In Part 1 we looked at how we can find and use master game databases online. In Part 2 we will see how to get a database of our games. Then in Part 3 we will look at some ways to study that data to improve our game.
First you need a database of your games. This is why keeping a good score sheet is important. Don’t get discouraged if you don’t have all your over the board games. I would encourage you to do better from now on. There is no better material than your otb games. Dig out those score sheets and enter them if you have them. It won’t take as long as you think. Maybe start with the most recent ones and work your way back.
So if you don’t have a database of your games or your score sheets. Go to your online games. For this example I’ll be using Chess.com but all the major chess site keep your games in a database that you can download. If not you need to change chess sites.
I’ve been trying to learn the English opening. So all my recent games on Chess.com with the white pieces start with c4. Let’s grab a bunch of those games. On the Chess.com website mouse over Play, a menu drops down. Now click Archive, a list of your 50 most recent games will appear. We can make the most of those 50 games by prefiltering them.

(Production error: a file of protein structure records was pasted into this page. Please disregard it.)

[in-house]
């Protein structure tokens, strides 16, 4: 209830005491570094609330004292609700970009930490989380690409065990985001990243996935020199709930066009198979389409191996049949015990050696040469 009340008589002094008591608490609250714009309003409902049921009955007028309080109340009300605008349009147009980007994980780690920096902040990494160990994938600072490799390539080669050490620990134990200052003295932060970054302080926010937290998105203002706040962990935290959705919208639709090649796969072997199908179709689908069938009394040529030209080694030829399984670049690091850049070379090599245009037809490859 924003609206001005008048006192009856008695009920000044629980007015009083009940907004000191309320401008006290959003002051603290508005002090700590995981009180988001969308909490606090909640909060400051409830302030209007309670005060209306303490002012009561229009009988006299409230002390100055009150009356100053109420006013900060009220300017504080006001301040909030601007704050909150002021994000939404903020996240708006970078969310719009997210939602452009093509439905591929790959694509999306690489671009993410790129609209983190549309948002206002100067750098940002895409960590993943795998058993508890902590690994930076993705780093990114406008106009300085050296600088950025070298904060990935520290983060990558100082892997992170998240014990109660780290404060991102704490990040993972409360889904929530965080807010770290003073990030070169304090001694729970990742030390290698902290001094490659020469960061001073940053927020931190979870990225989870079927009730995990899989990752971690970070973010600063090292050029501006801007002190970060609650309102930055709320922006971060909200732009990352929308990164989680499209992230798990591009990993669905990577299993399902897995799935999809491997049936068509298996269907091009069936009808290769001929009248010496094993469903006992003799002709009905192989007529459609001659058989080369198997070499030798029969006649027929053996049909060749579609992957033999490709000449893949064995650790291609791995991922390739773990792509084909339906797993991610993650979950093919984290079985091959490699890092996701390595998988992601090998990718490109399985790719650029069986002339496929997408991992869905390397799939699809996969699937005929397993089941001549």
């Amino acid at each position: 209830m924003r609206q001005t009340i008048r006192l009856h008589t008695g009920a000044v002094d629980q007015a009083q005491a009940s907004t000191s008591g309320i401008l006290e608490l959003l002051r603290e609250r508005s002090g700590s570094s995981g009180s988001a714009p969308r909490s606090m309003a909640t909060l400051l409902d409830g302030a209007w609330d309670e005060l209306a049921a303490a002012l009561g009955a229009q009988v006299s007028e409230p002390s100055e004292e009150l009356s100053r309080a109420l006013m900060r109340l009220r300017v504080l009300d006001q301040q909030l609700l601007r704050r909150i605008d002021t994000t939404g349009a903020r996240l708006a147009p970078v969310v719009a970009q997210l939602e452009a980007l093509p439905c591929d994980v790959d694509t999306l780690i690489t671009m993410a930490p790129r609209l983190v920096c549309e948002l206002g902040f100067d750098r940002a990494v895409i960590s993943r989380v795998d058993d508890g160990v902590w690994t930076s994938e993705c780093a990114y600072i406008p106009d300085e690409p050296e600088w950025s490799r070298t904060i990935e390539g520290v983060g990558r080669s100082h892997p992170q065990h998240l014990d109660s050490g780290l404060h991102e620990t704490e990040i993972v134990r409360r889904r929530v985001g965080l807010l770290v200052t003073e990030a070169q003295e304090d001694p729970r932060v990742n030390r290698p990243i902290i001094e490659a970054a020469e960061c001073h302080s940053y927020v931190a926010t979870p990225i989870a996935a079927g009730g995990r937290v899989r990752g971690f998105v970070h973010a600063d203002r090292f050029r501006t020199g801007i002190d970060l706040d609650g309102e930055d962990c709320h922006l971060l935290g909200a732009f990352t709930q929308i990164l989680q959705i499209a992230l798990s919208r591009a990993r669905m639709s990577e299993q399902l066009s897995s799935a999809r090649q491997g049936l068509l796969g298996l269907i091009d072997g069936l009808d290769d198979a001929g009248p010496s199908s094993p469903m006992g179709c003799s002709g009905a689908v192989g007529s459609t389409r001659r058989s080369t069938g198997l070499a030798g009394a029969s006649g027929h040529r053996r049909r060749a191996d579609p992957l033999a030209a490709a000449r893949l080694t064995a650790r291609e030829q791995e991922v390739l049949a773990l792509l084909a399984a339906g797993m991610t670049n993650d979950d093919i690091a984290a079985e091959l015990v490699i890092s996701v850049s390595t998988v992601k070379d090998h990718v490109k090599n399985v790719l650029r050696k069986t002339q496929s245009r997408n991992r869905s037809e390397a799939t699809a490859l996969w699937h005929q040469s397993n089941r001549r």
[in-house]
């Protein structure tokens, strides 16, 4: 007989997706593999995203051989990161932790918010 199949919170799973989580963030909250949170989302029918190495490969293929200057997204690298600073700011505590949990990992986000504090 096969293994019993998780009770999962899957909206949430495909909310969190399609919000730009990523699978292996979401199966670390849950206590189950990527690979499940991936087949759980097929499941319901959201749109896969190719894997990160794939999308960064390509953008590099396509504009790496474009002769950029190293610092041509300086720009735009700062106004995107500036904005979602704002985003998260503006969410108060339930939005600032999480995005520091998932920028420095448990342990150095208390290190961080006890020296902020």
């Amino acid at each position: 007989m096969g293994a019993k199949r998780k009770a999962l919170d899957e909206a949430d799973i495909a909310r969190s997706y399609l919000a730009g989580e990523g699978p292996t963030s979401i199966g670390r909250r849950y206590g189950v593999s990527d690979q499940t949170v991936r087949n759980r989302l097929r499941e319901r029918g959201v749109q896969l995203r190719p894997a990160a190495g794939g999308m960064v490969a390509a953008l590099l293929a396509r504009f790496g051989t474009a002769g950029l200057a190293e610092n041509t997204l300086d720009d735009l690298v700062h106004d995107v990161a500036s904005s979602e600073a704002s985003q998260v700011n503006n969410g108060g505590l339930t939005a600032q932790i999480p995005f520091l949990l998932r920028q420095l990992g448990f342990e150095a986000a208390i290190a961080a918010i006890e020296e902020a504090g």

To the right you will see a box labeled Archive. At the bottom click advanced. Now you can select how you want to filter the list. I selected a filter that will return games where I play white, all results, only standard daily games. I tried to filter by opening but English returned only one game. Something is wrong with that.
Click Search. The list contains only games that met my search criteria.
I turn off time stamp data. I don’t care about that in this case.
Check the box to the right of Date in the header to select all the games listed.
Now your ready to click the download button.
It will save them in a format like chess_com_games_2017-12-22.pgn. Just make note of where they are saved on your computer. In part two we’ll look at the data and try to find improvements in our play.